1492: The Year the World Began

Written by Felipe Ferńandez-Armesto
Review by Eva Ulett

Felipe Ferńandez-Armesto’s contention in 1492: The Year the World Began is that in the titular year events occurred that shaped the global community we live in today. 1492 may seem a date both too distant and too specific to bear the claim of being the year in which the world began to shrink, to experience a convergence of peoples and cultures, but Ferńandez-Armesto presents a fascinating case.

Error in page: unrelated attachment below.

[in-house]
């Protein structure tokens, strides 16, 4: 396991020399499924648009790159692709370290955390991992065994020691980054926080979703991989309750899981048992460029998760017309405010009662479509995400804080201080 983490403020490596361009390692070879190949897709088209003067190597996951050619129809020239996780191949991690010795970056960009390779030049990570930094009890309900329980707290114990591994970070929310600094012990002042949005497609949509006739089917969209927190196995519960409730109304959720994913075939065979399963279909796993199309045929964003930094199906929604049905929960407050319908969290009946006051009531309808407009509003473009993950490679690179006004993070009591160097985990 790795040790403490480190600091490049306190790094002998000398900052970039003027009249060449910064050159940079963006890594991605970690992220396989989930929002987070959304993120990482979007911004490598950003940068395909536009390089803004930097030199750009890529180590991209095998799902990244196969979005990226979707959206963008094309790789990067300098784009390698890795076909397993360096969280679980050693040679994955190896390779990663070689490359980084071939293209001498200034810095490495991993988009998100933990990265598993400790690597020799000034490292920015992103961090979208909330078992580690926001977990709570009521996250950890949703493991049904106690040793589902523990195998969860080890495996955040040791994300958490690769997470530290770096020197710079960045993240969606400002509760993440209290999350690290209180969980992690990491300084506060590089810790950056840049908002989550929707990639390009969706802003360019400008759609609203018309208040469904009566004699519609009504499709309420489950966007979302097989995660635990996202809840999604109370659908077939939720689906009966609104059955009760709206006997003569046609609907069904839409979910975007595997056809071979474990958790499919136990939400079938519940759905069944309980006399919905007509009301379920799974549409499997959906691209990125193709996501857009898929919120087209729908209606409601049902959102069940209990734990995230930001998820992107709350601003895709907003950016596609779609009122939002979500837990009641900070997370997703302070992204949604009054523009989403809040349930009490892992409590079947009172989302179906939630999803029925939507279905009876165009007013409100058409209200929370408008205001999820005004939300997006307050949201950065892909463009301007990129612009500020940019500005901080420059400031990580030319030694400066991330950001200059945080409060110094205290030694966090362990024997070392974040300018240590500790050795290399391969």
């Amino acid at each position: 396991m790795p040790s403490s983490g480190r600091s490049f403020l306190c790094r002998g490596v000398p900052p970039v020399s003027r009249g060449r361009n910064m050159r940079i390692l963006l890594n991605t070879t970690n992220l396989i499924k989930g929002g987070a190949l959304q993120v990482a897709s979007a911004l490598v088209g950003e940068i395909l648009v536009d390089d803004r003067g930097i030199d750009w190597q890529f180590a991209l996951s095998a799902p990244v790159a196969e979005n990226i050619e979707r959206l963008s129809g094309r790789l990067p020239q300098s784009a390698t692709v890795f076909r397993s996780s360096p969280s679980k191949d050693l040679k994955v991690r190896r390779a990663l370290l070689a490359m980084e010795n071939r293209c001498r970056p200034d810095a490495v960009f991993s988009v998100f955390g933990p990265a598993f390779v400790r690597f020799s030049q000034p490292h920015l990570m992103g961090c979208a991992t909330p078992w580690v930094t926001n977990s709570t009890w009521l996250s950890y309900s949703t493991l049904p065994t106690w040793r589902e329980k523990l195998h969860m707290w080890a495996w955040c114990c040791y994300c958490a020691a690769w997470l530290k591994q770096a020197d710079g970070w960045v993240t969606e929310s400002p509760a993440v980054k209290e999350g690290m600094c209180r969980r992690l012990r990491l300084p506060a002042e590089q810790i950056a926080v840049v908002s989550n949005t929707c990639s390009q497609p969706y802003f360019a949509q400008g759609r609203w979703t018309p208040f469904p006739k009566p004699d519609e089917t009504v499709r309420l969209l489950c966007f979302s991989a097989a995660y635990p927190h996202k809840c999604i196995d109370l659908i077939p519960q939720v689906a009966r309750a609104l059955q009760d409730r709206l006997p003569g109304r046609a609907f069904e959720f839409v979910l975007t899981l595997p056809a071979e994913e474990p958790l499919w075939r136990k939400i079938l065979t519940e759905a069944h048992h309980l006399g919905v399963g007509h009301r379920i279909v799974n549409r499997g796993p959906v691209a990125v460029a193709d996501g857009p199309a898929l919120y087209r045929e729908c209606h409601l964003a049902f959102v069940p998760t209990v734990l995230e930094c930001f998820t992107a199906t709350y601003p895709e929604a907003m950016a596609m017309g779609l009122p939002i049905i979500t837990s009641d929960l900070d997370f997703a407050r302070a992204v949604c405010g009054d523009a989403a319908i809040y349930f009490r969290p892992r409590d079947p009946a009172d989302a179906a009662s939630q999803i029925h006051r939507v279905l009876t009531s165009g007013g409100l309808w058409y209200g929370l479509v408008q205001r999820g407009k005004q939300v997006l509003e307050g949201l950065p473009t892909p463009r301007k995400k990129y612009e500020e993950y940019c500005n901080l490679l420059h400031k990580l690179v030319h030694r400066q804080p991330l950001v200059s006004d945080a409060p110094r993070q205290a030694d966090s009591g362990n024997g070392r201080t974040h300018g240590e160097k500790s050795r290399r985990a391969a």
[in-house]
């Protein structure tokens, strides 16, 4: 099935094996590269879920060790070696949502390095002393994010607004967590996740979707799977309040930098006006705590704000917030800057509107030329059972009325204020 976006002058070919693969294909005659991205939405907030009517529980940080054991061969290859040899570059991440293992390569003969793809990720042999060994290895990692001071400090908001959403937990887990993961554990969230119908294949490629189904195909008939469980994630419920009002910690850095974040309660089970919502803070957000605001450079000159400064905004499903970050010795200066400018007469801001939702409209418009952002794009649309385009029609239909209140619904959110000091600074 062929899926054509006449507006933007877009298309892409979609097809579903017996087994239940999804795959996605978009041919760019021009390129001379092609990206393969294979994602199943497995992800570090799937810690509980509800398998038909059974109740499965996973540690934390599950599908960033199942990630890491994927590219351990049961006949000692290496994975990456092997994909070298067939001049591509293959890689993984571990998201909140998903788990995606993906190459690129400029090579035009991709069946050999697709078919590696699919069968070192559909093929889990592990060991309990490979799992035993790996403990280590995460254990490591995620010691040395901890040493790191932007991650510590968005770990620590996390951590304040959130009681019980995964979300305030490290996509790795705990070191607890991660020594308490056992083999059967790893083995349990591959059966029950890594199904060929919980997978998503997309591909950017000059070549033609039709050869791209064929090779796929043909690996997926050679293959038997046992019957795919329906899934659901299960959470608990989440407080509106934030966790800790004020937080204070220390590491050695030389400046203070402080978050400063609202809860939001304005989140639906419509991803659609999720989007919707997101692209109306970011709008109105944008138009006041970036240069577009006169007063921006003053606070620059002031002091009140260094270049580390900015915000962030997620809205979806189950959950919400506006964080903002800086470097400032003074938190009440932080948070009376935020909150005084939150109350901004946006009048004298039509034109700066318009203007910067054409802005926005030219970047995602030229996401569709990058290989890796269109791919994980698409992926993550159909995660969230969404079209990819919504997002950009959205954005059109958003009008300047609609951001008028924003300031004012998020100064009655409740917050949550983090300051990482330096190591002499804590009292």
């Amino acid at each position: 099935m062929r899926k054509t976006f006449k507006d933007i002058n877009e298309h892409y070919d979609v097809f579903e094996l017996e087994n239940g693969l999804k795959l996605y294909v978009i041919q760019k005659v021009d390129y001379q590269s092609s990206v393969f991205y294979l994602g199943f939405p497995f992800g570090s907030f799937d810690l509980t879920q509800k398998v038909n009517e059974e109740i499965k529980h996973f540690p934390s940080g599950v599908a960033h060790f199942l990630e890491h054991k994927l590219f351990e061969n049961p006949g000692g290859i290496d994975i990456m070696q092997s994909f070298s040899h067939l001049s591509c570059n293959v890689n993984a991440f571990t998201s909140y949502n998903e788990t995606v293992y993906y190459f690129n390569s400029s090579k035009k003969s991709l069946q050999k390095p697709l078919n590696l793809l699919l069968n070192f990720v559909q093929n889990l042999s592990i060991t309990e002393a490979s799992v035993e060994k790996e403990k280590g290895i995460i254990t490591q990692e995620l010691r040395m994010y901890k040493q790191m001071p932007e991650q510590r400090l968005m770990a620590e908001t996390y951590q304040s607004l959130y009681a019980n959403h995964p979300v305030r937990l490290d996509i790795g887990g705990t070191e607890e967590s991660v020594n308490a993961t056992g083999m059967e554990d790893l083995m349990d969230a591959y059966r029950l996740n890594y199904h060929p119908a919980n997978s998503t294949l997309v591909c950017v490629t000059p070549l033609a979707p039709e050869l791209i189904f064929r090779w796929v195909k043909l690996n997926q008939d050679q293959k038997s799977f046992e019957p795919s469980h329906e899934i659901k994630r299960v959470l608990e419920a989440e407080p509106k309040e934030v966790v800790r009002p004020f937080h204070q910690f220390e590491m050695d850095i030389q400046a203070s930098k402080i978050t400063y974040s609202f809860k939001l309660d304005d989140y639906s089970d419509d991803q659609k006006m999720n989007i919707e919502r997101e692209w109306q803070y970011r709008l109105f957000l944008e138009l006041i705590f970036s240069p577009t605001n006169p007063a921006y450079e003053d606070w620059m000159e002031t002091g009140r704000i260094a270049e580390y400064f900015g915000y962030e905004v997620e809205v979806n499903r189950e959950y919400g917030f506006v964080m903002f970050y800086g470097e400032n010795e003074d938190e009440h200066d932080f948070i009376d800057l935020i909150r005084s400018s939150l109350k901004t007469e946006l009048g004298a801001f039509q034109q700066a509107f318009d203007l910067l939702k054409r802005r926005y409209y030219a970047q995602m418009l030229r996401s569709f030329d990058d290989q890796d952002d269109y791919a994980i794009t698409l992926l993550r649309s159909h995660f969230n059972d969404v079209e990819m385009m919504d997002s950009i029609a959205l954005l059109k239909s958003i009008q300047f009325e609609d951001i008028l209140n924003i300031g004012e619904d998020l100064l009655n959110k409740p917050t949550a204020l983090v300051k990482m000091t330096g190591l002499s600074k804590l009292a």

In separate chapters the events of the late 15th century in Europe, Africa, Asia, and America are examined. For Europe, 1492 was the year when “the resources of the Americas began to be accessible to Westerners.” The documenting of Atlantic wind patterns that resulted from Columbus’s voyages helped change the perception of the globe. In Africa the division of the continent into regions adhering to Christianity or Islam is detailed as having been established in the decades around 1492. Events in Russia, China, India, Japan, and the Americas are also covered. Whether or not Felipe Ferńandez-Armesto convinces with his argument that 1492 was a pivotal year in history, this is a book full of insight into the world and events of the late 15th century.